A serval cat and an ostrich are the two “dangerous wild animals” that call Powys home, a freedom of information request has revealed.

The exact locations of where the non-native animals are kept is not known, but they are subject to restrictions under the Dangerous Wild Animals Act, a law that came into effect almost 50 years ago.

Our sister title, The County Times, put in a freedom of information (FOI) request to the local authority earlier this week to find out if, and how many and what types, of exotic animals are living in the county.

Powys County Council (PCC) said it is aware of a male serval cat and a male ostrich licensed with a Dangerous Animal License, living in Powys.


The National Wales:

The serval is a wild cat native to Africa. It is rare in North Africa and the Sahel, but widespread in sub-Saharan countries, except rainforest regions.

The serval is a slender, medium-sized cat that stands 54-62 cm (21-24 inches) at the shoulder and weighs 9-18 kg (20-40 lb). It is characterised by a small head, large ears, a golden-yellow to buff coat spotted and striped with black, and a short, black-tipped tail. The serval has the longest legs of any cat relative to its body size.

The serval is a solitary carnivore and active both by day and at night. It preys on rodents, particularly vlei rats, small birds, frogs, insects and reptiles, using its sense of hearing to locate prey.

Occasionally, it also hunts larger prey such as duikers, hares, flamingos and young antelopes. It leaps over 2 metres above the ground to land on the prey on its forefeet, and finally kills it with a bite on the neck or the head.

The serval is vulnerable to hyenas and African wild dogs.


The National Wales: A male ostrich is being kept in Powys, says the local authority. PA Photo/iStock.

There are two living species of ostrich: the common ostrich and the Somali ostrich. They are large flightless birds who lay the largest eggs of any living land animal.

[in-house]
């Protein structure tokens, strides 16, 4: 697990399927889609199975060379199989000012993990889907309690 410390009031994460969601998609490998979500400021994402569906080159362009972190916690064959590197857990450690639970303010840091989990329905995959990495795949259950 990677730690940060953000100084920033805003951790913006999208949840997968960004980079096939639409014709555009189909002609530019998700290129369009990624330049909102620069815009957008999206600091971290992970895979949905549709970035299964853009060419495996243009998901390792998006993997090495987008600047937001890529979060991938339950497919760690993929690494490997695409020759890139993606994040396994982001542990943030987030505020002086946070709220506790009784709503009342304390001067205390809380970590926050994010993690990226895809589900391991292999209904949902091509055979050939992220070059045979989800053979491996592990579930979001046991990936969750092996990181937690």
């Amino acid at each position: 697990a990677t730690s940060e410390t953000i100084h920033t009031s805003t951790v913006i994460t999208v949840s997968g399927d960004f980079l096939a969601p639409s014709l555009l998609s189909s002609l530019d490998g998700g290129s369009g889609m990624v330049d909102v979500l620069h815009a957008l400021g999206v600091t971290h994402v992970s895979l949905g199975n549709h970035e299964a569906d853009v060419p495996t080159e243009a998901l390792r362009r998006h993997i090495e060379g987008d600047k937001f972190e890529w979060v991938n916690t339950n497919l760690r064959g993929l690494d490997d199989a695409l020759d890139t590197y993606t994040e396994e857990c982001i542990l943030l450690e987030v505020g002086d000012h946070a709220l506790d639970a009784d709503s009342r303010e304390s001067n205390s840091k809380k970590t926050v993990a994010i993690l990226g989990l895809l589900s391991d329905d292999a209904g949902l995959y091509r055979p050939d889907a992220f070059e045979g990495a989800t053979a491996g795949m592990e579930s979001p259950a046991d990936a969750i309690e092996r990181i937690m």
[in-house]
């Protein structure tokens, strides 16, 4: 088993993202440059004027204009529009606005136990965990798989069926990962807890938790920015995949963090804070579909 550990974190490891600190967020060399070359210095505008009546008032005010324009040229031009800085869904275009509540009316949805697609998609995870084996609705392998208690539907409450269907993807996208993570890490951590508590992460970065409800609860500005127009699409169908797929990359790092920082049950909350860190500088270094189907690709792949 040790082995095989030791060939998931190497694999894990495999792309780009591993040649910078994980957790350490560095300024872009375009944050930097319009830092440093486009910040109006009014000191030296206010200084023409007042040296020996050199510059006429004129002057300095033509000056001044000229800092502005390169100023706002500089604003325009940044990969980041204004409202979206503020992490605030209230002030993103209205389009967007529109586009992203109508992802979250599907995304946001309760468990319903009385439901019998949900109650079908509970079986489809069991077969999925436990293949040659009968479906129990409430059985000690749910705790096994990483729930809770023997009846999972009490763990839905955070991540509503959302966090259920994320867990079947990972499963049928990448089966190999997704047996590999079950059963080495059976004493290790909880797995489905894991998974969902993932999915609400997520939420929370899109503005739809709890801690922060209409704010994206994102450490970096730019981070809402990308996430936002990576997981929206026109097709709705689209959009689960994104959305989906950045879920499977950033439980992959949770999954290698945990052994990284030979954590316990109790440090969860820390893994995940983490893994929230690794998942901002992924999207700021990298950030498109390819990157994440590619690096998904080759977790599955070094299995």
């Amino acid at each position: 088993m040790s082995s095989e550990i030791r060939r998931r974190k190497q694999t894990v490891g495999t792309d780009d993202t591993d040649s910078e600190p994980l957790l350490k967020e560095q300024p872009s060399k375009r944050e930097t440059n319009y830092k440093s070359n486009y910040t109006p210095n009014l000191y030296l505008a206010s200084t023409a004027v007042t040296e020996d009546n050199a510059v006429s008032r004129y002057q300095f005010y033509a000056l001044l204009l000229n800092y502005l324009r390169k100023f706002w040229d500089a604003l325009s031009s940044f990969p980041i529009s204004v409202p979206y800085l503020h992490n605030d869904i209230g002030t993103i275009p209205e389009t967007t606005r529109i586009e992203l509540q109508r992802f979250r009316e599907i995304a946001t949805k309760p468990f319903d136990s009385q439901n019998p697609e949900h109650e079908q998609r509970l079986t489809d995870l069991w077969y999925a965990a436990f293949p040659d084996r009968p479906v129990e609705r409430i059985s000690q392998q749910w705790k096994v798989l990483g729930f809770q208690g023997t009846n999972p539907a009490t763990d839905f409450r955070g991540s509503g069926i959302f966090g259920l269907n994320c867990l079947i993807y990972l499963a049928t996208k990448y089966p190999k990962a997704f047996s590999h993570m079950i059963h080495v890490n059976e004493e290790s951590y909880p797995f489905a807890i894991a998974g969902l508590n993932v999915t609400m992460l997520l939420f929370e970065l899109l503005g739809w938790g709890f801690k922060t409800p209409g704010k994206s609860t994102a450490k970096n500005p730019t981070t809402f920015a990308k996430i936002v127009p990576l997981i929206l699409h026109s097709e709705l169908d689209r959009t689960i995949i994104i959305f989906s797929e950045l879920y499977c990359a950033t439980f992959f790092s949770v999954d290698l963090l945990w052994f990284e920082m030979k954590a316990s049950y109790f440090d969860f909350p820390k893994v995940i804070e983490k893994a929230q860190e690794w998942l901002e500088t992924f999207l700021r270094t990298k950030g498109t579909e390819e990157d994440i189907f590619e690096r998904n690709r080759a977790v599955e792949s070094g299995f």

With the ability to run at 70 km/h (43.5 mph), they are the fastest birds on land.

Ostriches are notable for being the heaviest living birds; common ostriches usually weigh from 63 to 145 kilograms (139-320lbs), or as much as one to two adult humans.

Today, ostriches are only found natively in the wild in Africa, in a range of open arid and semi-arid habitats such as savannas and the Sahel.


The common ostrich's diet consists mainly of plant matter, though it also eats invertebrates and small reptiles. It lives in nomadic groups of 5-50 birds.

When threatened, the ostrich will either hide itself by lying flat against the ground or running away. If cornered, it can attack with a kick of its powerful legs. Mating patterns differ by geographical region, but territorial males fight for a harem of 2 to 7 females.

Animals that prey on ostriches may include cheetahs, lions, leopards, African hunting dogs and spotted hyenas. Common ostriches can often outrun most of their predators in a pursuit, so most predators will try to ambush an unsuspecting bird using obstructing vegetation or other objects. A notable exception is the cheetah, however, adult ostriches are generally avoided by most predators.

Dangerous Wild Animals Act

The Dangerous Wild Animals Act was brought into force in the UK in 1976, to deal with the increasing fashion of people in the late-1960s and early 70s keeping interesting pets which were often from the more dangerous species, as well as hybrids between wild and domestic species, such as wolfdogs and Bengal cats.

It became an increasing concern for public safety for the average citizen to be able to acquire a potentially dangerous animal without some form of regulatory control.

Its purpose was to ensure that if private individuals keep dangerous wild animals, they do so in circumstances which do not create a risk to the public, and which safeguard the welfare of the animals.

The Act covers an extensive list, including many primates, carnivores, larger or venomous reptiles, dangerous spiders and scorpions.

Other banned animals include the Tasmanian devil, bears, camels, elephants, walrus, aardvark, giant armadillo, giant anteater, hyenas, moose and caribou.

Keeping such animals without a licence is unlawful and the state is also allowed to specify where and how the animal is to be kept. This law also requires keepers to have their animals covered by a satisfactory liability insurance policy.

If you value The National's journalism, help grow our team of reporters by becoming a subscriber.